Opinion 12-169

October 2012


Digest:         Under certain circumstances, a judge who is not a candidate for election to judicial office within his/her window period may attend a post-election reception in honor of the judge’s child.


Rule:            22 NYCRR 100.2; 100.2(A); 100.5(A)(1); 100.5(A)(1)(c), (e), (g), (h); 100.5(A)(2)(I), (iii), (v); Joint Opinion 09-240/09-241/10-06; Opinions 12-143; 07-205; 07-178; 03-114; 97-145 (Vol. XVI).


         A judge whose adult child is running unopposed for election to public office asks if he/she may attend a reception to be held at a local restaurant shortly after election day, to celebrate his/her child’s election. The judge advises that the child’s election committee will pay for the reception. The judge states that he/she is not currently a candidate for elective judicial office within his/her window period when a judge would be permitted to engage in permissible political activity.

         A judge must always avoid even the appearance of impropriety (see NYCRR 100.2) and act at all times in a manner that promotes public confidence in the judiciary’s integrity and impartiality (see 22 NYCRR 100.2[A]). A sitting judge is prohibited from engaging either directly or indirectly in any political activity except as authorized by the Rules Governing Judicial Conduct or by law (see 22 NYCRR 100.5[A][1]). For example, a judge may not make a contribution to any political candidate (see 22 NYCRR 100.5[A][1][h]) or publicly endorse another candidate for public office (see 22 NYCRR 100.5[A][1][e]) at any time; and a judge may not attend political gatherings except as permitted during his/her own window period for election (compare 22 NYCRR 100.5[A][1][g] with 22 NYCRR 100.5[a][2][I], [iii], [v]).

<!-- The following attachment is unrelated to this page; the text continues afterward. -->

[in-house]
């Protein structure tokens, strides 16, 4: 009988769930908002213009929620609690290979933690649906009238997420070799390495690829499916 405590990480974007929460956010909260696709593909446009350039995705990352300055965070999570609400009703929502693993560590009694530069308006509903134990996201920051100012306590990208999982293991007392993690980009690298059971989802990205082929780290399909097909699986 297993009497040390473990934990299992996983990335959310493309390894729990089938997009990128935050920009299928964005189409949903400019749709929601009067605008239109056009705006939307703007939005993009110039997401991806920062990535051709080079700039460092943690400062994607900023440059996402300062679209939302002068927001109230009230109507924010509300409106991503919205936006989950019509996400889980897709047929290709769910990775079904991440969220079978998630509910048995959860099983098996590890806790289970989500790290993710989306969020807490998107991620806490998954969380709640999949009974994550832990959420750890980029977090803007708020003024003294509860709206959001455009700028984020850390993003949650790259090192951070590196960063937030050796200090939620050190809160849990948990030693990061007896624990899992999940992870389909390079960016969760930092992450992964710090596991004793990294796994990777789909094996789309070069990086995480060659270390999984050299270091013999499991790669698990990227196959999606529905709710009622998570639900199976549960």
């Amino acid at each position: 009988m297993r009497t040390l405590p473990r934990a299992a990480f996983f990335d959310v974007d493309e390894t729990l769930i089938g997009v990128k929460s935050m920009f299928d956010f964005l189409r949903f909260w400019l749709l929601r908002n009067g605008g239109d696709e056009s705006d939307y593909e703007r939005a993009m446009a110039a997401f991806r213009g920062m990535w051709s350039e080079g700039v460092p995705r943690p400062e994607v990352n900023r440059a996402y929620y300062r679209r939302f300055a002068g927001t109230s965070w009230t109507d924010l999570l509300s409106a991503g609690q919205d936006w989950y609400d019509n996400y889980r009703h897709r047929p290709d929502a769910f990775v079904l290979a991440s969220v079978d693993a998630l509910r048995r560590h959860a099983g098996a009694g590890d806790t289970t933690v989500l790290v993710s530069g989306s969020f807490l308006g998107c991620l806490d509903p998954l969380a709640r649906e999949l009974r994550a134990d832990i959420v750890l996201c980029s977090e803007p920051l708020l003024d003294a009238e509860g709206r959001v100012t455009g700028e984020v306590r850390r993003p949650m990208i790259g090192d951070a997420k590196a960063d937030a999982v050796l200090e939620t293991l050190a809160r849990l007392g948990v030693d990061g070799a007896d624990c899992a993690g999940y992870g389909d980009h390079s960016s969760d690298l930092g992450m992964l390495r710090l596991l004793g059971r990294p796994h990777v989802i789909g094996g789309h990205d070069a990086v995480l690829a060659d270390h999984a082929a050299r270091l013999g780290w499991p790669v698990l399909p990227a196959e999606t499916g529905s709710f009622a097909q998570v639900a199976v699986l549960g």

The Committee previously has advised that a judge who is not a candidate for elective judicial office within his/her window period may not attend a post-campaign fund-raiser for a newly-elected public official (see Opinion 97-145 [Vol. XVI]). However, a judge who is not a candidate for elective judicial office within his/her window period may attend the ceremony during which a newly-elected public official takes the oath of office and the post-ceremony reception, even if the event is sponsored by the official’s campaign committee or paid for by unused campaign funds, unless the event is a fund-raiser (see Joint Opinion 09-240/09-241/10-06; Opinion 03-114). While the Committee has advised that a judge may attend such traditional post-induction receptions because the swearing-in ceremony constitutes a “civic event,” the Committee has advised a judge against attending a post-election victory party that is separate and distinct from a swearing-in ceremony (see Joint Opinion 09-240/09-241/10-06).

         However, the Committee has also recognized that the special nature of the parent-child bond must be accounted for when addressing judicial ethics. “[A] judge who has a child does not forfeit his/her right to parent that child” (Opinion 12-143; see also Opinion 07-205; Opinion 07-178). While that relationship evolves as a child becomes an adult, that powerful bond remains. Under the specific circumstances presented, the Committee concludes that the judge does not forfeit the rights, benefits, responsibilities and joys of parenthood, and is permitted to attend the celebration of his/her child’s election, notwithstanding that it will not be part of an induction ceremony. Critical to this determination is that the event is not a fund-raiser (see 22 NYCRR 100.5[A][1][h]). In addition, the judge’s child was unopposed in the election. In the Committee’s view, and above all else, a judge’s attendance at the reception is “in the obvious role of [a] parent (Opinion 07-205).” Therefore, in these specific circumstances the judge’s attendance does not give rise to an appearance of impropriety (see 22 NYCRR 100.2), nor can it reasonably be said to constitute an impermissible engagement in partisan political activity (see 22 NYCRR 100.5[A][1]).

         The judge must make every effort to act in a manner that makes clear he/she is present solely in his/her role as a parent celebrating his/her child’s significant accomplishment (cf. Opinions 07-205; 07-178). In particular, the judge must be mindful to avoid any appearance that he/she is or was involved in partisan political activity connected with his/her child’s campaign (see 22 NYCRR 100.5[A][1][c]).